The long term uncertainty in the markets, as well as the rotation in the US Dollar and other foreign currencies, could play a bigger role in the type of volatility and extend of the immediate price rotation that may result from this external news event.  Our VIX predictions and ADL predictive modeling system are suggesting volatility wi...



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Insider Scoop

3 Takeaways From SeaWorld CEO's Surprise Resignation

Courtesy of Benzinga

SeaWorld Entertainment Inc (NYSE: SEAS) announced Monday evening that Gustavo Antorcha resigned as CEO and board member due to a "difference of approach."

What Happened

Antorcha's resignation will be effective immediately and he will be replaced with CFO Marc ...



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Lee's Free Thinking

Is The Drone Strike a Black Swan?

Courtesy of Lee Adler

Pundits are calling yesterday’s drone strke a “black swan.” Can a drone strike on a Saudi oil facility, be a “black swan.”

According to Investopedia:

A black swan is an unpredictable event that is beyond what is normally expected of a situation and has potentially severe consequences. Black swan events are characterized by their extreme rarity, their severe impact, and the practice of explaining widespread failure to predict them as simple folly in hindsight.

I seriously doubt that no one expected or could have predicted a drone strike on a Saudi oil facility.

Call Me A B...

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Chart School

Crude Oil Cycle Bottom aligns with Saudi Oil Attack

Courtesy of Read the Ticker

Do the cycles know? Funny how cycle lows attract the need for higher prices, no matter what the news is!

These are the questions before markets on on Monday 16th Aug 2019:

1) A much higher oil price in quick time can not be tolerated by the consumer, as it gives birth to much higher inflation and a tax on the average Joe disposable income. This is recessionary pressure.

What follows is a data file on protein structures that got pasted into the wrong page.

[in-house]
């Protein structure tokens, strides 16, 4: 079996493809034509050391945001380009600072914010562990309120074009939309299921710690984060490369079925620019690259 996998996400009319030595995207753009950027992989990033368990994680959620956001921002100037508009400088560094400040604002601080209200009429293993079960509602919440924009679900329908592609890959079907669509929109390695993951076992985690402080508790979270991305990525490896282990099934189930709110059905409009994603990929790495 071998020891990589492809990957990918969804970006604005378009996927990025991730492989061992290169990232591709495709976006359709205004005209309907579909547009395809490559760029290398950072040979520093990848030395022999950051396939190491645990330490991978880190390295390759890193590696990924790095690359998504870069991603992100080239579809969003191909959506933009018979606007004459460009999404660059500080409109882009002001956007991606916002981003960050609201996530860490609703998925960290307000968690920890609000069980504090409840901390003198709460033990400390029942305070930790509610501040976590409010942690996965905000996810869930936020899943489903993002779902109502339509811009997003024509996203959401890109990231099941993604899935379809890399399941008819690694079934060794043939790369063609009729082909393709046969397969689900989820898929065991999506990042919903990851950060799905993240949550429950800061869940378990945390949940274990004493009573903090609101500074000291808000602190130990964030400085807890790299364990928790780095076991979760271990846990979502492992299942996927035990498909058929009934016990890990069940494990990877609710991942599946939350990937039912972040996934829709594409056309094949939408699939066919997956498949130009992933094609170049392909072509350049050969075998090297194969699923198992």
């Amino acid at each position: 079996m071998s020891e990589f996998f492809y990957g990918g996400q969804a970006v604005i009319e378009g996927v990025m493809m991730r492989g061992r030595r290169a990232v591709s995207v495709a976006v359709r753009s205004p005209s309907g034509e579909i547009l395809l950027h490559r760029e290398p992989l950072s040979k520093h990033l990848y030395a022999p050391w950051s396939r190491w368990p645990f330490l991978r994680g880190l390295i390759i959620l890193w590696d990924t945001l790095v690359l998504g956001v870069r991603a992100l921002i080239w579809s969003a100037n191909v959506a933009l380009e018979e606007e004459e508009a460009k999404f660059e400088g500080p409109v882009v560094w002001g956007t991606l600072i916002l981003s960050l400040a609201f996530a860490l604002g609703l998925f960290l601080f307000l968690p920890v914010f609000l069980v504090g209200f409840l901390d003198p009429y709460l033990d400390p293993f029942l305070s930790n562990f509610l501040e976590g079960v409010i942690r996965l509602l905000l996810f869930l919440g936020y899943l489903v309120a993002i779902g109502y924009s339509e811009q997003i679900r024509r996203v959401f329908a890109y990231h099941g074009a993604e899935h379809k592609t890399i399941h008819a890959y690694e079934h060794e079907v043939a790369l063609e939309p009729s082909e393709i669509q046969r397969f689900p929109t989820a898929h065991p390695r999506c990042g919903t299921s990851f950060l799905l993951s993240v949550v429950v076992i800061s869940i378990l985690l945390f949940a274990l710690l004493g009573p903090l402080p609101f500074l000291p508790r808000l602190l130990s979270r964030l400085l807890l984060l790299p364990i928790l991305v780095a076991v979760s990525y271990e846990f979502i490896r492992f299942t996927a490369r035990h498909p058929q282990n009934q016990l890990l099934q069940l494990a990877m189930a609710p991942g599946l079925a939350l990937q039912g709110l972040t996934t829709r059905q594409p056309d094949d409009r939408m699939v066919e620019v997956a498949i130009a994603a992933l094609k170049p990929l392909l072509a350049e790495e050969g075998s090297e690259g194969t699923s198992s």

2) With (1) above the real issue will be the higher interest rate and US dollar effect on the SP500 near all time highs.

3) A moderately higher oil price is likely to be absorbed and be bullish as it creates income for struggling energy companies and the inflation shock may be muted. 

We shall see. 

...

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Digital Currencies

China Crypto Miners Wiped Out By Flood; Bitcoin Hash Rate Hits ATHs

Courtesy of ZeroHedge View original post here.

Last week, a devastating rainstorm in China's Sichuan province triggered mudslides, forcing local hydropower plants and cryptocurrency miners to halt operations, reported CoinDesk.

Torrential rains flooded some parts of Sichuan's mountainous Aba prefecture last Monday, with mudslides seen across 17 counties in the area, according to local government posts on Weibo. 

One of the worst-hit areas was Wenchuan county, ...



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Biotech

The Big Pharma Takeover of Medical Cannabis

Reminder: We are available to chat with Members, comments are found below each post.

 

The Big Pharma Takeover of Medical Cannabis

Courtesy of  , Visual Capitalist

The Big Pharma Takeover of Medical Cannabis

As evidence of cannabis’ many benefits mounts, so does the interest from the global pharmaceutical industry, known as Big Pharma. The entrance of such behemoths will radically transform the cannabis industry—once heavily stigmatized, it is now a potentially game-changing source of growth for countless co...



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Mapping The Market

How IPOs Are Priced

Via Jean Luc 

Funny but probably true:

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Members' Corner

Despacito - How to Make Money the Old-Fashioned Way - SLOWLY!

Are you ready to retire?  

For most people, the purpose of investing is to build up enough wealth to allow you to retire.  In general, that's usually enough money to reliably generate a year's worth of your average income, each year into your retirement so that that, plus you Social Security, should be enough to pay your bills without having to draw down on your principle.

Unfortunately, as the last decade has shown us, we can't count on bonds to pay us more than 3% and the average return from the stock market over the past 20 years has been erratic - to say the least - with 4 negative years (2000, 2001, 2002 and 2008) and 14 positives, though mostly in the 10% range on the positives.  A string of losses like we had from 2000-02 could easily wipe out a decades worth of gains.

Still, the stock market has been better over the last 10 (7%) an...



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Promotions